Ruling

04288-19 Bellamy v Daily Mail

    • Date complaint received

      28th November 2019

    • Outcome

      No breach - after investigation

    • Code provisions

      1 Accuracy, 2 Privacy

Decision of the Complaints Committee – 04288-19 Bellamy v Daily Mail

Summary of complaint

1. Craig Bellamy complained to the Independent Press Standards Organisation that the Daily Mail breached Clause 1 (Accuracy) and Clause 2 (Privacy) of the Editors' Code of Practice in an article headlined "BELLAMY OUT" published on 15 May 2019.

2. The article reported that Cardiff Football Club Academy coach Craig Bellamy would lose his position as under 18's head coach "after an investigation into bullying claims against him". The article reported that he had taken a period of leave following the allegations "but it is understood the 39-year-old will not return to that position". The article went on to report that "he could yet face FA charges should the governing body decide to take a closer look at the case once the club return their findings". The article reported that families of the players who made the allegations had issued a statement on the investigation with the support of the Professional Footballers Association.

3. The article also appeared in much the same format online under the headline "Craig Bellamy OUT: Cardiff City youth role is over after bullying inquiry as parents of players welcome decision" published on 14 May 2019.

4. The complainant said that the article was inaccurate. He accepted that he had left the club but said that he had not been dismissed by the football club as a result of the investigation; he had stood aside while an investigation, which remains ongoing with his cooperation, was being undertaken and no decision had been reached. The complainant also said that the article was misleading as it reported that only the players who had made complaints about his conduct were supported by the Professional Footballers' Association, when he himself was also supported by the PFA.

5. The complainant said that the article represented an intrusion into his privacy in breach of Clause 2 (Privacy). He said the article had obtained information about the investigation and reported details of his employment relationship. The complainant said that he had reasonable expectation of privacy in relation to this information.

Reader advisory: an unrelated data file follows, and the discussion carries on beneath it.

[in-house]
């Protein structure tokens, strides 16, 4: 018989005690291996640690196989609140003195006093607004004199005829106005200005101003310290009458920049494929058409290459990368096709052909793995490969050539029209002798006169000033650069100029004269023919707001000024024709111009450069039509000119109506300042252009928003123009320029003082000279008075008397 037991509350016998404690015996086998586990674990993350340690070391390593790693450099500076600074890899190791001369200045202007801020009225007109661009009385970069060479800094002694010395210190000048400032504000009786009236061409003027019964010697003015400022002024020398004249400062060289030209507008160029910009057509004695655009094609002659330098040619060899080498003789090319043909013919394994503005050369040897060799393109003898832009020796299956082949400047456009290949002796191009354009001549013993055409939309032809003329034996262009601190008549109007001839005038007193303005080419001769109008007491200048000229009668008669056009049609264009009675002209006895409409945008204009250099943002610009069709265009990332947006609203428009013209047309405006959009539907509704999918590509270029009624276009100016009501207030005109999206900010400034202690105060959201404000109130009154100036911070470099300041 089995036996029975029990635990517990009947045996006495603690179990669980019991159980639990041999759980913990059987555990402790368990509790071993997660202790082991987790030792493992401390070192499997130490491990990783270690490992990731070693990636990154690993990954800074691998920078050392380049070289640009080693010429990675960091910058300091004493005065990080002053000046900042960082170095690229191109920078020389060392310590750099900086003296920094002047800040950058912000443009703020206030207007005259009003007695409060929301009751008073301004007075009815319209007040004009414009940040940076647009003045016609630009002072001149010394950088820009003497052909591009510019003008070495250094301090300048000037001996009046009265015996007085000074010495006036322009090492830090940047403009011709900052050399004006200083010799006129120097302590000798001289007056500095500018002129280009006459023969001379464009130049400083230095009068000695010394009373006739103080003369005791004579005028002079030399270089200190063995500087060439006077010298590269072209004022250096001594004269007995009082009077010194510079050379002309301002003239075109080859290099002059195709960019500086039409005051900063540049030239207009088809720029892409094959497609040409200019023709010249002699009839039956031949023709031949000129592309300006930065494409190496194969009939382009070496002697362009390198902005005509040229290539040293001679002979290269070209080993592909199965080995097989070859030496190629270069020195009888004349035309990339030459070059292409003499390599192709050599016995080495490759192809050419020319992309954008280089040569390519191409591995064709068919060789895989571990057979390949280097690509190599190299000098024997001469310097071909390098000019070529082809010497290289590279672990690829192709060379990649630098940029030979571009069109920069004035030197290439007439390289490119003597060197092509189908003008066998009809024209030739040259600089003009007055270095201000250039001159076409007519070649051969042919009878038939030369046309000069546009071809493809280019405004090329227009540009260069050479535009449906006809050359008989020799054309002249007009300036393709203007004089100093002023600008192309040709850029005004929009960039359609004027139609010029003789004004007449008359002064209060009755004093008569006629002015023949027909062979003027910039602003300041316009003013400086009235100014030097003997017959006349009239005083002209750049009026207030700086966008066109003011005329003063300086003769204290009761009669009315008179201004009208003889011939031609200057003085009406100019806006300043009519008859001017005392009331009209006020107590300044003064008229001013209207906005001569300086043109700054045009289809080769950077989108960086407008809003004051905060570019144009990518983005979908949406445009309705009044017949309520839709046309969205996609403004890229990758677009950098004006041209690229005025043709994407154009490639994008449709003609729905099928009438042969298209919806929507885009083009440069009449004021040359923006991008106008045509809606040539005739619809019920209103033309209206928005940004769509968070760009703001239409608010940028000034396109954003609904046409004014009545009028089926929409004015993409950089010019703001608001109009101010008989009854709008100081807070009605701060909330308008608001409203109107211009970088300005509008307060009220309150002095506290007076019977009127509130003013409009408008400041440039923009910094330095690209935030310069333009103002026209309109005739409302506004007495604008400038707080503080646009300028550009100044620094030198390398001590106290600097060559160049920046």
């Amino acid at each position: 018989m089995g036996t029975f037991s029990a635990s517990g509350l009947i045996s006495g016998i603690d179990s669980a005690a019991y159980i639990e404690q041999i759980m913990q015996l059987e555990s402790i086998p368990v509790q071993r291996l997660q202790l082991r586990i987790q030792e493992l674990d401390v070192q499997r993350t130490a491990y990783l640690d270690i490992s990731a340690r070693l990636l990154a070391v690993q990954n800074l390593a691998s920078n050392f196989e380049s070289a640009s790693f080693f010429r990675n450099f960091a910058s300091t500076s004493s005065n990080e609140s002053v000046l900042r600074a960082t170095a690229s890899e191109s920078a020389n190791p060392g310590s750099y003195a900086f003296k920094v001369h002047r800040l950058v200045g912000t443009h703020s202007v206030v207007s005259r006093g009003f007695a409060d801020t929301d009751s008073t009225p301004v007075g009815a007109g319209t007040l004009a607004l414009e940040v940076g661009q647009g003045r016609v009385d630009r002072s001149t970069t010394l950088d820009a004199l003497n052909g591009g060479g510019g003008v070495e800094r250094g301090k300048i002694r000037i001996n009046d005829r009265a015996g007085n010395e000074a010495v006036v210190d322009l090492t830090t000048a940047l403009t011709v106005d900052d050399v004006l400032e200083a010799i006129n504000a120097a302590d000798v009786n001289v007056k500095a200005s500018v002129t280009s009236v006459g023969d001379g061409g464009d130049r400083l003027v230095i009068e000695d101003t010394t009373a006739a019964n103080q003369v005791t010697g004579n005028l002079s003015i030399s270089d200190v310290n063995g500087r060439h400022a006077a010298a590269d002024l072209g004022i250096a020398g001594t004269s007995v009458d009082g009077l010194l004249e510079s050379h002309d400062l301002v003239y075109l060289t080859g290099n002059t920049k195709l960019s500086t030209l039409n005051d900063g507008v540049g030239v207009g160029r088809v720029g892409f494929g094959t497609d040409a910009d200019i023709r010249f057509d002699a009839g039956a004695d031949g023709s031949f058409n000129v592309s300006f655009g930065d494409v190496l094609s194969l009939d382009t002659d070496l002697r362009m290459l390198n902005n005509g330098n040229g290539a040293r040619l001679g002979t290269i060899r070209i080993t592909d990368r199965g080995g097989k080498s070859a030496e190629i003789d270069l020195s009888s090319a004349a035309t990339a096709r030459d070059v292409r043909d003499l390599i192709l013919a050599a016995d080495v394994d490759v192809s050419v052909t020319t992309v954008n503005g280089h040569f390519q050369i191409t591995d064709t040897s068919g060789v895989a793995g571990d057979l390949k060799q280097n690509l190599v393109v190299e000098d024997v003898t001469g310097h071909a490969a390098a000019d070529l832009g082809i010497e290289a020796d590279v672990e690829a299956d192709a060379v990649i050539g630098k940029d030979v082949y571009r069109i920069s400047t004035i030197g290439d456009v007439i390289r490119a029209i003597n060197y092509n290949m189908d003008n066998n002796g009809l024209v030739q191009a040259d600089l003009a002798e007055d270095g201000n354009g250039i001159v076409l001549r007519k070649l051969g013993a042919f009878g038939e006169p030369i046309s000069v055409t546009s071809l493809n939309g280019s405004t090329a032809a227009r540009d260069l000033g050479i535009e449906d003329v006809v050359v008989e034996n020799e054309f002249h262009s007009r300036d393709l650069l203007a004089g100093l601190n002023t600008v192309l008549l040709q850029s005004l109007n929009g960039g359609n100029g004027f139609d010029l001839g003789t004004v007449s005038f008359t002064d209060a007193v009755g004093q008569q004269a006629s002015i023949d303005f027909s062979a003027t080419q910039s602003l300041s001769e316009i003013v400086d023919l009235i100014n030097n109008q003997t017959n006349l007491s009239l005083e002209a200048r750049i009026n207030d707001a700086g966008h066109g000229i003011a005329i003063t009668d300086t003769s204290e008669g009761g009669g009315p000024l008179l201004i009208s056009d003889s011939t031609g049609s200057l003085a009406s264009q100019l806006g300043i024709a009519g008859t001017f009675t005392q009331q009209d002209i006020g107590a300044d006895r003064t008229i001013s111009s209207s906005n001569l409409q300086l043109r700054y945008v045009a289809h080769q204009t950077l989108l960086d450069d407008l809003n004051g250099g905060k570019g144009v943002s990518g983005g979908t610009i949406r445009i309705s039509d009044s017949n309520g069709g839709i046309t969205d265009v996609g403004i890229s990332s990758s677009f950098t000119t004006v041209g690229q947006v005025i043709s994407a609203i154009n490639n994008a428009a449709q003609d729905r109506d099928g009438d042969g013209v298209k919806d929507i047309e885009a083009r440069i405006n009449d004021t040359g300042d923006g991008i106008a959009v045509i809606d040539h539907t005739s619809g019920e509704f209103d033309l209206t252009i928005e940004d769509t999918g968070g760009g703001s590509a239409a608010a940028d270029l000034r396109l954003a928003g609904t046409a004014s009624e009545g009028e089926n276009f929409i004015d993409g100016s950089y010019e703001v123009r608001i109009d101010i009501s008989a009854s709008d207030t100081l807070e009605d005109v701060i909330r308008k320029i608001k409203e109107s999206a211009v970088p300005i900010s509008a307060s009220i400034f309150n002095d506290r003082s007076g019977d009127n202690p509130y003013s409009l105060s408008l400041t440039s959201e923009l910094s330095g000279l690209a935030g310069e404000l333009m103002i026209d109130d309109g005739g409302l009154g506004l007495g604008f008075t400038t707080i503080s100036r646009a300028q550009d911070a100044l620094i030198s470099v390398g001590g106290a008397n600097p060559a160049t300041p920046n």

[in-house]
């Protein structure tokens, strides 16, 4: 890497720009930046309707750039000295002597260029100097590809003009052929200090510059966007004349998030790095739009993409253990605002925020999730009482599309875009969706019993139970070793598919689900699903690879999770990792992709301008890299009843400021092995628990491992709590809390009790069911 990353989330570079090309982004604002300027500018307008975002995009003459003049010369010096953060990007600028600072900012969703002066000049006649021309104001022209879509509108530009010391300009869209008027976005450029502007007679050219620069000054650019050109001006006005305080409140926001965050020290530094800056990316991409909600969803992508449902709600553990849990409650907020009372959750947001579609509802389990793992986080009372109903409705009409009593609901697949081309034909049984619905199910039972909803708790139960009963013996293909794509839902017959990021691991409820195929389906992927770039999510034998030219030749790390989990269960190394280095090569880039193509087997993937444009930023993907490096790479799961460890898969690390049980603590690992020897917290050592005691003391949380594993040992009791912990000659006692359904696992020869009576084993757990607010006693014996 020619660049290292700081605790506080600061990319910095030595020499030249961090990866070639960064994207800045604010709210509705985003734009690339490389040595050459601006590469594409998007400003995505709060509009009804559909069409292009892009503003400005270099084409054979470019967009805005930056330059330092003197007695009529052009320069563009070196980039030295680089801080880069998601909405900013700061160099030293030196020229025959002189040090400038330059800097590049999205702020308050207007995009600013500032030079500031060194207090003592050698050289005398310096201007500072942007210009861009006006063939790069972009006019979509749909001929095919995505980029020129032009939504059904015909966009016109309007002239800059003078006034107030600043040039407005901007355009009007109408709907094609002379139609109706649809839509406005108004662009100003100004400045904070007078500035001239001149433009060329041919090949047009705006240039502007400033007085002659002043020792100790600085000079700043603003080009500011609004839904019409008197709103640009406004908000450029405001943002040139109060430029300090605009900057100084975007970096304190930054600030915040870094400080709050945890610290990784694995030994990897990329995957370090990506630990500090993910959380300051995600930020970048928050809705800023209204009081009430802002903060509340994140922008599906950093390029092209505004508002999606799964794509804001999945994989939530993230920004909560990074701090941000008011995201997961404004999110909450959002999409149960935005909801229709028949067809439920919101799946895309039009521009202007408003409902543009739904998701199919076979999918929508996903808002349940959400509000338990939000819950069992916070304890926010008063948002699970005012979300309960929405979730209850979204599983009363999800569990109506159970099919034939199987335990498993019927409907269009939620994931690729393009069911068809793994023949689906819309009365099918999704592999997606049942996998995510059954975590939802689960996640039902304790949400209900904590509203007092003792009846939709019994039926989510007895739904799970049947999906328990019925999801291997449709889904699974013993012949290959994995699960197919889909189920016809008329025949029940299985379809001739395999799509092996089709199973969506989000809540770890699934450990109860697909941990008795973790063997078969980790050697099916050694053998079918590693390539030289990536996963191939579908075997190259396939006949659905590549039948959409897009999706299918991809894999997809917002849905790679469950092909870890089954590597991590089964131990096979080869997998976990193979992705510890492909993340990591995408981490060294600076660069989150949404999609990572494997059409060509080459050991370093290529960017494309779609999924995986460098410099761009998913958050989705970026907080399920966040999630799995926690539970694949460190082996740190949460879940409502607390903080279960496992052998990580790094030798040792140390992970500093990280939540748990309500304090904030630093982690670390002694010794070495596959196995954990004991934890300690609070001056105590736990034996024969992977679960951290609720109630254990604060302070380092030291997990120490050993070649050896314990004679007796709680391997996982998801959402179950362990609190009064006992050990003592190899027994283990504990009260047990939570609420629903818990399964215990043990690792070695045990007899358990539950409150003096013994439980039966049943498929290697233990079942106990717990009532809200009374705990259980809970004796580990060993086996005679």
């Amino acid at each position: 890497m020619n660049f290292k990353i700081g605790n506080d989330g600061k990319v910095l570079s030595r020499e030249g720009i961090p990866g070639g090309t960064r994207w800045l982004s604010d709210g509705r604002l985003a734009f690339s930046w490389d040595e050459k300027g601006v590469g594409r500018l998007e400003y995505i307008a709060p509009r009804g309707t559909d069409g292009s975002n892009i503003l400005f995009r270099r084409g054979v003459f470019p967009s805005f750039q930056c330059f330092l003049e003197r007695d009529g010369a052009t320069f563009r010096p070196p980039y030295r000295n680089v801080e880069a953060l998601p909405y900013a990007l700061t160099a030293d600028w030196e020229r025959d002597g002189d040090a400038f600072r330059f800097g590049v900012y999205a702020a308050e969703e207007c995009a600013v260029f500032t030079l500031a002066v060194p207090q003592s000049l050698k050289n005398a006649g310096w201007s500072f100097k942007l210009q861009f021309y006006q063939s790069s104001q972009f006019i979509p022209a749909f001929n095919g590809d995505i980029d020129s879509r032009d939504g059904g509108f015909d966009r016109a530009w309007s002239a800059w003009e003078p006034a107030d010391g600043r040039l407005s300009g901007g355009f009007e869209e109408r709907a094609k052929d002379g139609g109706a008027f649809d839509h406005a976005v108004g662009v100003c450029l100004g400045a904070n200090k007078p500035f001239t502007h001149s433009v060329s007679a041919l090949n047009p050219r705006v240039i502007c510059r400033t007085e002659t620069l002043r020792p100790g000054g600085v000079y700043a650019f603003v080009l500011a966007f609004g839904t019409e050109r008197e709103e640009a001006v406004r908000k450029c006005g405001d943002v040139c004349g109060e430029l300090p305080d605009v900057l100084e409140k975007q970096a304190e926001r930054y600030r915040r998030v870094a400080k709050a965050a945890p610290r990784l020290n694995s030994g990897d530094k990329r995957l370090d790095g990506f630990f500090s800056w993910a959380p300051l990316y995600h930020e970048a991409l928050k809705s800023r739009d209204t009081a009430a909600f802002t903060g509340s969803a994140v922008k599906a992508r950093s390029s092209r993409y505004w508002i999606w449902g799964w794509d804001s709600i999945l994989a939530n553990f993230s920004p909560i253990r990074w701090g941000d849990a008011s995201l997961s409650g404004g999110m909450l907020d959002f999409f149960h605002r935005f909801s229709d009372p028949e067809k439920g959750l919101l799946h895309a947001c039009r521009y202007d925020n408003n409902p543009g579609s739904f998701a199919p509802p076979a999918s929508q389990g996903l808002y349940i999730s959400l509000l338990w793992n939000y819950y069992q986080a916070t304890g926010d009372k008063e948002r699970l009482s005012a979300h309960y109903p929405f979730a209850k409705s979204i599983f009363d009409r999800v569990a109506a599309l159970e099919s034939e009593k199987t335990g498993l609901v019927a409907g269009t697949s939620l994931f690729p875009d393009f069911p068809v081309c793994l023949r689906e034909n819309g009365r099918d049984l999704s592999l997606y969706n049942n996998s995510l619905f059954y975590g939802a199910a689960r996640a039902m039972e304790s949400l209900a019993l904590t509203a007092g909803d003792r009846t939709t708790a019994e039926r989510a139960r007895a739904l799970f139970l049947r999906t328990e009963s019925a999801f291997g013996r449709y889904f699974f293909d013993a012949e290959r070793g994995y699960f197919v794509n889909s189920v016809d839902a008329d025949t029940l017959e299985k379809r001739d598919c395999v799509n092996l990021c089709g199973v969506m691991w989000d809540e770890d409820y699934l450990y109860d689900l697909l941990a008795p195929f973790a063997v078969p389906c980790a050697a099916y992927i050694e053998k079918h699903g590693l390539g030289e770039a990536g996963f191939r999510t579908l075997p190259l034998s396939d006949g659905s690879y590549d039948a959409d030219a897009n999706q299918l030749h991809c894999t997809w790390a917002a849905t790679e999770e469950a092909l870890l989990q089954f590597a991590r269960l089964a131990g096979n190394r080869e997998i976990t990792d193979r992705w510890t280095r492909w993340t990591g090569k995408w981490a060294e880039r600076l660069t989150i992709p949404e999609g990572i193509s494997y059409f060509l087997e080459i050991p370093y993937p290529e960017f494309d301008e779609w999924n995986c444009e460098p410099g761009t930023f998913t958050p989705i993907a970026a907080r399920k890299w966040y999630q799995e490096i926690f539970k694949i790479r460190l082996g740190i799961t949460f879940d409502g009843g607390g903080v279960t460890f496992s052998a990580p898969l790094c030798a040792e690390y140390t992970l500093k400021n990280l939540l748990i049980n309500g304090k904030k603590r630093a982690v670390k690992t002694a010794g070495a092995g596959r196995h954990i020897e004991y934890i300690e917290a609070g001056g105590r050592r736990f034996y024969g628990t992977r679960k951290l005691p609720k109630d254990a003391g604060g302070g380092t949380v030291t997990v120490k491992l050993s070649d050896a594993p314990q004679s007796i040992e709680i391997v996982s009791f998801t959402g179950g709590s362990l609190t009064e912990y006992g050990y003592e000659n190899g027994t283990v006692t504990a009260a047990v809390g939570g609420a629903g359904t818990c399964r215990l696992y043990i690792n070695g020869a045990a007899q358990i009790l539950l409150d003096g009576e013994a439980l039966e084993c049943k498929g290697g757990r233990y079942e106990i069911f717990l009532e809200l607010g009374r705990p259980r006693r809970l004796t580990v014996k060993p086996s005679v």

6. The publication denied any breach of the Code. While the article referenced the investigation, it was not reporting on the outcome of the investigation and it was clear for readers that the investigation was ongoing. The article had reported that the complainant would not be returning to his role regardless of the outcome of the investigation. The publication said that this was confirmed prior to publication by a senior anonymous source within the football club. The publication provided an email it received from its reporter documenting a phone conversation he had with another source providing verification that the club had no complaints over the accuracy of the article. The publication also said that it had contacted the complainant's representative prior to publication and that they had confirmed that he consented to the article's publication provided it did not report that the complainant had been sacked or that the allegations had been upheld by the ongoing investigation. It emphasised that the article was predictive in nature and made clear that a conclusion by the governing body had not been reached. In any event, the complainant was not in a position to know what steps the club were going to take in light of the allegations. The publication also highlighted that the complainant had since left the club and not returned.

7. The publication denied that the complainant had a reasonable expectation of privacy in relation to the information reported in the article. It said that the complainant had spoken publicly about the investigation, and in any event, the article did not disclose any details regarding the investigation.

8. Despite the publication’s position that Clause 2 was not engaged, it said that the article’s publication was in the public interest.  It said that it concerned serious allegations of wrongdoing made against the complainant by the families of young people under his professional care and referenced the wider emerging problem in football regarding systemic failure to safeguard young aspiring footballers. It said that the article fell comfortably within the Code’s own provision of the public interest which includes “raising or contributing to a matter of public debate, including serious cases of impropriety, unethical conduct or incompetence concerning the public”.

Relevant Code Provisions

9. Clause 1 (Accuracy)

i) The Press must take care not to publish inaccurate, misleading or distorted information or images, including headlines not supported by the text.